Fatigue and cardiorespiratory function following abdominal surgery

Authors

  • T. Christensen,

    Corresponding author
    1. Surgical Department C and Department of Physical Medicine and Rehabilitation, Rigshospitalet, Copenhagen, Denmark
    • Surgical Department C, Rigshospitalet, 2100 Copenhagen, Denmark
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  • T. Bendix,

    1. Surgical Department C and Department of Physical Medicine and Rehabilitation, Rigshospitalet, Copenhagen, Denmark
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  • H. Kehlet

    1. Surgical Department C and Department of Physical Medicine and Rehabilitation, Rigshospitalet, Copenhagen, Denmark
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Abstract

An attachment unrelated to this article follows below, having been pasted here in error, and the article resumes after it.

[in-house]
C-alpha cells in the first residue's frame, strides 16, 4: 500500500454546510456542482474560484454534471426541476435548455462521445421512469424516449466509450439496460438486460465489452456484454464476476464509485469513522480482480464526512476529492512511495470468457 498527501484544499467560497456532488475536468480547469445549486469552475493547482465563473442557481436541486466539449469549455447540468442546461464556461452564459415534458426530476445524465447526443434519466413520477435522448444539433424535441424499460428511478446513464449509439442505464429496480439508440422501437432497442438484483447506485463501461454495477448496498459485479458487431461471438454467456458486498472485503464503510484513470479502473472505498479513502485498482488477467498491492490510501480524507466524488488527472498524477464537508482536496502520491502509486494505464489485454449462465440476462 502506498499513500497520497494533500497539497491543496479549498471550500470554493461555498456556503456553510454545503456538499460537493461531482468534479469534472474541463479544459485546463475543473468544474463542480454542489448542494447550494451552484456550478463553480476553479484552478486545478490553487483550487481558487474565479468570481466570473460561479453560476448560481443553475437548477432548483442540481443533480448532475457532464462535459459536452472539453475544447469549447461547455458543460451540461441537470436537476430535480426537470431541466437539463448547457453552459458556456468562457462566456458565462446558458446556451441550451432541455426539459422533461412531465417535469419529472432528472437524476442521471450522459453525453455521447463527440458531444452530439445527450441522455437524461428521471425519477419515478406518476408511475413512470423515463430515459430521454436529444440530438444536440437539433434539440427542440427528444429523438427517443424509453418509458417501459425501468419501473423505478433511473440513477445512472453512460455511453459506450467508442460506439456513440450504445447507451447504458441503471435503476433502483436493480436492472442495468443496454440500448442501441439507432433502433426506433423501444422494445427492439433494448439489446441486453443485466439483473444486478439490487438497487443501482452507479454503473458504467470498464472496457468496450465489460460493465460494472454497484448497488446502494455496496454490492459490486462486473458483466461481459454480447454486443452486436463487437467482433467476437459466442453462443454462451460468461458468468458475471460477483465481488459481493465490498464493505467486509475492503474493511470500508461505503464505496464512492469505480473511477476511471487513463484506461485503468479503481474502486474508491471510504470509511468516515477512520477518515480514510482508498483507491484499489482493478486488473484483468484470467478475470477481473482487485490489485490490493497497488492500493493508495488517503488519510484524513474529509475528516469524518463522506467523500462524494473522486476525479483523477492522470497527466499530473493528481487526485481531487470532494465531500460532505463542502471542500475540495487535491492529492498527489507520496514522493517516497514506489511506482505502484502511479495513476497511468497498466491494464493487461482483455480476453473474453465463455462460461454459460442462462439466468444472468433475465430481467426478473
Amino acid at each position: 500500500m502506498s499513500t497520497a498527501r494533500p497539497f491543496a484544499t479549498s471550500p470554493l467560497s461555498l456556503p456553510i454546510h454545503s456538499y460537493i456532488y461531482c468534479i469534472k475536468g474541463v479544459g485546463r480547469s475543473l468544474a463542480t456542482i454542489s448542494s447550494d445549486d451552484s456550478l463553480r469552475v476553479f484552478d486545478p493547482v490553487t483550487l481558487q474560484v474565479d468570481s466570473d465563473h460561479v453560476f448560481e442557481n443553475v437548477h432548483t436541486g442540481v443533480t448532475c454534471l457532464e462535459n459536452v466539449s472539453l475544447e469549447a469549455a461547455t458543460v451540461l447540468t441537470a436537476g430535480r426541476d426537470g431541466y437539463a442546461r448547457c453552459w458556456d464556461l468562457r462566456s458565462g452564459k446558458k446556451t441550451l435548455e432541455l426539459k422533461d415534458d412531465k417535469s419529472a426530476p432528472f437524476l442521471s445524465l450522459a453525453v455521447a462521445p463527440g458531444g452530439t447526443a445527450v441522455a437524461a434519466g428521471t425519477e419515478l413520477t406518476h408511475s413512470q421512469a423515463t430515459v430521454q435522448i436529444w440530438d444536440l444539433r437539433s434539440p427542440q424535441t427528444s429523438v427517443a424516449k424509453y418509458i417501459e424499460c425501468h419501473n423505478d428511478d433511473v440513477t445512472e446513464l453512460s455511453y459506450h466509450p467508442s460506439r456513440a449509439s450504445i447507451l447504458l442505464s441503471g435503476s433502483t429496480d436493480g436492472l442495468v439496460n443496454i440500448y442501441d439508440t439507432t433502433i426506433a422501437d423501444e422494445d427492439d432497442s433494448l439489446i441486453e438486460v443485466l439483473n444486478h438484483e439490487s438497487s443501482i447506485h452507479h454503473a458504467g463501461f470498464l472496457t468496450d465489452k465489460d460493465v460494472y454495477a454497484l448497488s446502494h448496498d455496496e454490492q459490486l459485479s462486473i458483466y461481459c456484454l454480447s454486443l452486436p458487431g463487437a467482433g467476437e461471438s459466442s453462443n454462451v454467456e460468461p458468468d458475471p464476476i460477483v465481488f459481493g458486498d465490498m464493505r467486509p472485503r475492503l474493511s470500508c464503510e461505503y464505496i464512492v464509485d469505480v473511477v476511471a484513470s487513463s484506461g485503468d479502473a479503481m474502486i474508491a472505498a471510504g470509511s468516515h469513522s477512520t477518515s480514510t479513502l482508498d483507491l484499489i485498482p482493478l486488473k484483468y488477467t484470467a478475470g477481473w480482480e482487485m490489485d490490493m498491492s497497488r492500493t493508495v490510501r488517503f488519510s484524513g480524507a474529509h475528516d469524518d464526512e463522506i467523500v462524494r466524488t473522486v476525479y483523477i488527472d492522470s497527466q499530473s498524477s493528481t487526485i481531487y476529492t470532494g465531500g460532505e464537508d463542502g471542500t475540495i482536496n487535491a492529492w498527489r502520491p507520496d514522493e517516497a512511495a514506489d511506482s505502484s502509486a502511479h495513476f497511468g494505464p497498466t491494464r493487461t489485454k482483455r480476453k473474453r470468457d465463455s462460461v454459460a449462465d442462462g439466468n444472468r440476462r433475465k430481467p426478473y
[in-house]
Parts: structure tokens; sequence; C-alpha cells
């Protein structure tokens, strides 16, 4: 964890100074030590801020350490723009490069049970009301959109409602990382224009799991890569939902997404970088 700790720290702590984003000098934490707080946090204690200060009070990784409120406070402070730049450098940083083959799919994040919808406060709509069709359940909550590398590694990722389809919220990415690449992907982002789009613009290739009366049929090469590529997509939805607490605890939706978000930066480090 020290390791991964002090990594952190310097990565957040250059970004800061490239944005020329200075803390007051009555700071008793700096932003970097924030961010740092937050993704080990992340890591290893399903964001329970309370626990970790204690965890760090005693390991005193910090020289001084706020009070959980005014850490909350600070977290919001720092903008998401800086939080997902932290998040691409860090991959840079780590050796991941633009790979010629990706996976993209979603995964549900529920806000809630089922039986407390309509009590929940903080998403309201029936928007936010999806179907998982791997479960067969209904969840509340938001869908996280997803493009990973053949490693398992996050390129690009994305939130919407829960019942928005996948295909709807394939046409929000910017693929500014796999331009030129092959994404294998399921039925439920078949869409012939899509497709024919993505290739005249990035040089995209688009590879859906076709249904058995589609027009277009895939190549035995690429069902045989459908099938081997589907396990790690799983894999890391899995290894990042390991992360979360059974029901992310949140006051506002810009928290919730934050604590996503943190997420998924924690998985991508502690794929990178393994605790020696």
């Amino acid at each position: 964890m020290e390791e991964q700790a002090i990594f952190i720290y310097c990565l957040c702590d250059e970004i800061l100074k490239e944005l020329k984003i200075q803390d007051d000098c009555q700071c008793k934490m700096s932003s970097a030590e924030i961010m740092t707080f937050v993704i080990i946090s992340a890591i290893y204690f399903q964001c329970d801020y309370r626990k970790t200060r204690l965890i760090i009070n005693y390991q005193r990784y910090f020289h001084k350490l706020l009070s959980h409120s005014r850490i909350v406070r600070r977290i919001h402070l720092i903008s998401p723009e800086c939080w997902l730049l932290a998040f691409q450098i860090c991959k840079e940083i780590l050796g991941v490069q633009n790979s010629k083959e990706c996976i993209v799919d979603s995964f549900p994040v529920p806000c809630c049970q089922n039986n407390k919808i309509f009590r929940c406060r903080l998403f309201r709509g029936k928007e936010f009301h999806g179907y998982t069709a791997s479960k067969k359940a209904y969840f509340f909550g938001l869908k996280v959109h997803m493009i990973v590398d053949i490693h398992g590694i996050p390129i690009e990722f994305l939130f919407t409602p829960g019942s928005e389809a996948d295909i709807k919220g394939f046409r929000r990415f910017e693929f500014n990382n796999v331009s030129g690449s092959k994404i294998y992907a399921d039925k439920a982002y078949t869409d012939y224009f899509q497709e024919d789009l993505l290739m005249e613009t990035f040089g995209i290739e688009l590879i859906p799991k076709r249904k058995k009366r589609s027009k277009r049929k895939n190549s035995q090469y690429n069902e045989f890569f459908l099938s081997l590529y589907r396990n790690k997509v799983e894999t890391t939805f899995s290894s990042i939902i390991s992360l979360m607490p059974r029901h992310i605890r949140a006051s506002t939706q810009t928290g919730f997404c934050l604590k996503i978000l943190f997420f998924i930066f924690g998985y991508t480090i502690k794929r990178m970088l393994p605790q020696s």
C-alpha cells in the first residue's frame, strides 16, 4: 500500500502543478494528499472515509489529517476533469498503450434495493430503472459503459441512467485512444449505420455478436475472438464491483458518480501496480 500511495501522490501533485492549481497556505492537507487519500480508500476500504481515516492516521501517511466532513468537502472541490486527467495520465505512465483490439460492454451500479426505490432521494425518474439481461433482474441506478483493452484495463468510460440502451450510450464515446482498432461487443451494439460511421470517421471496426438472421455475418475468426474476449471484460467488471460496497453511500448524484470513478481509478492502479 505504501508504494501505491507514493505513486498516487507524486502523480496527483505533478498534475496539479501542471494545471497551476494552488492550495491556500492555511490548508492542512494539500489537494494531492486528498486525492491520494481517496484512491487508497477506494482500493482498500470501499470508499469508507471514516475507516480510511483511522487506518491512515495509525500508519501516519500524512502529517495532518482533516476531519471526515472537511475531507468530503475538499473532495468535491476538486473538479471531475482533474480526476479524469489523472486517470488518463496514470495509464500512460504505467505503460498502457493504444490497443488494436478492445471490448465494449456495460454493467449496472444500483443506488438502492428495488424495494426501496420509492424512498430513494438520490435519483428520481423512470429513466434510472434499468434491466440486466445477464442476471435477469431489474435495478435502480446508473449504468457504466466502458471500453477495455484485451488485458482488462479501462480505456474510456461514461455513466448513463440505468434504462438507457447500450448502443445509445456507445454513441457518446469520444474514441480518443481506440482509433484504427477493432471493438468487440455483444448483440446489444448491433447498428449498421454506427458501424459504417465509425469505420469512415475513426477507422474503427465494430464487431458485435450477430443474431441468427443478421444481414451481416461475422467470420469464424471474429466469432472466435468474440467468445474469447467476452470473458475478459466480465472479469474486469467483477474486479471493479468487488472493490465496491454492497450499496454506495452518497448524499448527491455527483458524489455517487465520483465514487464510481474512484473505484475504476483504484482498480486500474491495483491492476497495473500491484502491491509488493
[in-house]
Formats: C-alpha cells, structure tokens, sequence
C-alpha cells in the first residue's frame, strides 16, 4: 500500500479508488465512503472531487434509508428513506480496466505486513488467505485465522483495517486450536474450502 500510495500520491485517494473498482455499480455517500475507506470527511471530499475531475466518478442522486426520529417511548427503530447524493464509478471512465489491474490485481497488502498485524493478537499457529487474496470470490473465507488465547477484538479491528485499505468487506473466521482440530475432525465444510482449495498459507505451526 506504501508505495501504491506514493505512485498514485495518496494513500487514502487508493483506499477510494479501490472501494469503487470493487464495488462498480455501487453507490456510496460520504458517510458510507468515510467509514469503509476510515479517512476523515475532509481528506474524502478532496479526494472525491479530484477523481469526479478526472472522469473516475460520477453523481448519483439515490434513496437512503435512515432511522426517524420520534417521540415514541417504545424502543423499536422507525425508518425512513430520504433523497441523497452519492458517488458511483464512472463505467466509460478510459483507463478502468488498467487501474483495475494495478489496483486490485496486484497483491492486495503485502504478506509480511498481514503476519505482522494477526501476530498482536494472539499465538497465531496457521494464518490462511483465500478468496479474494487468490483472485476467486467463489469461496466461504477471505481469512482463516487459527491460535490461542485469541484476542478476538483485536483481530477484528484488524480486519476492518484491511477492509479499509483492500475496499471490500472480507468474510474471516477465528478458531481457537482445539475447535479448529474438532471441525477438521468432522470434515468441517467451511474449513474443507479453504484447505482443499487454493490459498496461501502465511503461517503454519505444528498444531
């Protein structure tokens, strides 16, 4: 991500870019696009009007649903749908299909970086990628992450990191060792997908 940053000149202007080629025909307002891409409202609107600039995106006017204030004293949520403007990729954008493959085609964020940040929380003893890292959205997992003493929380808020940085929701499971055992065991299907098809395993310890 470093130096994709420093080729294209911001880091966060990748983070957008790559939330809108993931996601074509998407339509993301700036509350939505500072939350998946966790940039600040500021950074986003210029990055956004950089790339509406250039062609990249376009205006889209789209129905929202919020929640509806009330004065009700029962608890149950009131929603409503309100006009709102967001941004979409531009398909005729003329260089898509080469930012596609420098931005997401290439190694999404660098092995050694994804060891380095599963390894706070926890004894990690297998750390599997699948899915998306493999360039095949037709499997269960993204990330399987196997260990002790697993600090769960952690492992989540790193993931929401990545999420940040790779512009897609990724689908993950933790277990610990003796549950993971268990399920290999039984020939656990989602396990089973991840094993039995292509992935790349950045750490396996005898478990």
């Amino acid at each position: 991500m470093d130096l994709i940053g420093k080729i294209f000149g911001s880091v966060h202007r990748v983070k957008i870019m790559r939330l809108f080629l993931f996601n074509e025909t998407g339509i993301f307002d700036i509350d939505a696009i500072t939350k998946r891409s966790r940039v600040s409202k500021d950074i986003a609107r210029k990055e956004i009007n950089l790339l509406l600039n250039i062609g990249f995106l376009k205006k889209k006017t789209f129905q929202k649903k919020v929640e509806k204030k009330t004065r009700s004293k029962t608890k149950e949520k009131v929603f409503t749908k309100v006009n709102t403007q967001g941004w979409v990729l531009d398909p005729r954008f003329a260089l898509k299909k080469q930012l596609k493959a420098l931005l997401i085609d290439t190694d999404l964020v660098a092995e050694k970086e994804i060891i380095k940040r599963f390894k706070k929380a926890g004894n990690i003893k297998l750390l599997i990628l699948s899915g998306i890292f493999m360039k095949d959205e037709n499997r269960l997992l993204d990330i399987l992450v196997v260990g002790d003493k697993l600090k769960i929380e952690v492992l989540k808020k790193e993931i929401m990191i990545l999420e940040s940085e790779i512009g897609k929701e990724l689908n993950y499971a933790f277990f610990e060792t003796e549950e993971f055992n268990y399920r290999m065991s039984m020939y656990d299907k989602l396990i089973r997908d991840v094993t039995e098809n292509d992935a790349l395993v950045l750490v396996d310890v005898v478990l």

Subjective feelings of fatigue were assessed before operation and 10, 20 and 30 days after uncomplicated elective abdominal surgery in 16 otherwise healthy patients, using a constructed fatigue scale model. In addition, all patients had an orthostatic stress test performed at the same times. Six of the patients also underwent a bicycle ergometer test measuring heart rate and oxygen consumption. Subjective feelings of fatigue were increased (P<0.01) at all three postoperative observations, and only 5 of 16 patients returned to their preoperative level. The increased subjective feeling of fatigue correlated positively (Rs = 0.53, P<0.001) with the increased pulse rate seen during orthostatic stress after operation. Heart rate was about 5 per cent higher (n.s.) after operation when bicycling at the same work loads, while oxygen consumption decreased by about 2 per cent (P<0.01) at all three postoperative bicycle tests. It is concluded that even elective uncomplicated abdominal surgery is followed by a pronounced feeling of fatigue, which may persist 1 month after surgery in about one-third of patients. The fatigue scale model seems applicable for future studies on the pathogenesis and treatment of the postoperative fatigue syndrome.

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